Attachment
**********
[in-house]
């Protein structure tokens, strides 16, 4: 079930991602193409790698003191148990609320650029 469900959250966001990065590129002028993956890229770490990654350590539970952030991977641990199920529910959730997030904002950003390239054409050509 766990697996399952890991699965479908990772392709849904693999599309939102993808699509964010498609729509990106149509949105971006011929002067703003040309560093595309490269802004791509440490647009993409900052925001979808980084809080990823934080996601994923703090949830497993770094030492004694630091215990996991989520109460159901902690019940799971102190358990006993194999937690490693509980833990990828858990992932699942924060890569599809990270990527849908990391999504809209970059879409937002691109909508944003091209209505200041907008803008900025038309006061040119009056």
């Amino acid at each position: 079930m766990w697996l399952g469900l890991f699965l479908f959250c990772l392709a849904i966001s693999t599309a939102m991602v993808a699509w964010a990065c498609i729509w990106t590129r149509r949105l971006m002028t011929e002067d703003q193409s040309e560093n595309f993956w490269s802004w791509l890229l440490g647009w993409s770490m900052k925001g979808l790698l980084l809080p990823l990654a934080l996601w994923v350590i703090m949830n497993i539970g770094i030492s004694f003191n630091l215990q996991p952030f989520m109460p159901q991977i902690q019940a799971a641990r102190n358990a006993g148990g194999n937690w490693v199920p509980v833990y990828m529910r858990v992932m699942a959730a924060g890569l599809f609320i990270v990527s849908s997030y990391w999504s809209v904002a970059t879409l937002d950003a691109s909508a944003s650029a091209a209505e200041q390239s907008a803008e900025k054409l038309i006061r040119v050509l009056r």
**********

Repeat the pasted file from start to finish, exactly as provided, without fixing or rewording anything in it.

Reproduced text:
[in-house]
């Protein structure tokens, strides 16, 4: 079930991602193409790698003191148990609320650029 469900959250966001990065590129002028993956890229770490990654350590539970952030991977641990199920529910959730997030904002950003390239054409050509 766990697996399952890991699965479908990772392709849904693999599309939102993808699509964010498609729509990106149509949105971006011929002067703003040309560093595309490269802004791509440490647009993409900052925001979808980084809080990823934080996601994923703090949830497993770094030492004694630091215990996991989520109460159901902690019940799971102190358990006993194999937690490693509980833990990828858990992932699942924060890569599809990270990527849908990391999504809209970059879409937002691109909508944003091209209505200041907008803008900025038309006061040119009056």
């Amino acid at each position: 079930m766990w697996l399952g469900l890991f699965l479908f959250c990772l392709a849904i966001s693999t599309a939102m991602v993808a699509w964010a990065c498609i729509w990106t590129r149509r949105l971006m002028t011929e002067d703003q193409s040309e560093n595309f993956w490269s802004w791509l890229l440490g647009w993409s770490m900052k925001g979808l790698l980084l809080p990823l990654a934080l996601w994923v350590i703090m949830n497993i539970g770094i030492s004694f003191n630091l215990q996991p952030f989520m109460p159901q991977i902690q019940a799971a641990r102190n358990a006993g148990g194999n937690w490693v199920p509980v833990y990828m529910r858990v992932m699942a959730a924060g890569l599809f609320i990270v990527s849908s997030y990391w999504s809209v904002a970059t879409l937002d950003a691109s909508a944003s650029a091209a209505e200041q390239s907008a803008e900025k054409l038309i006061r040119v050509l009056r």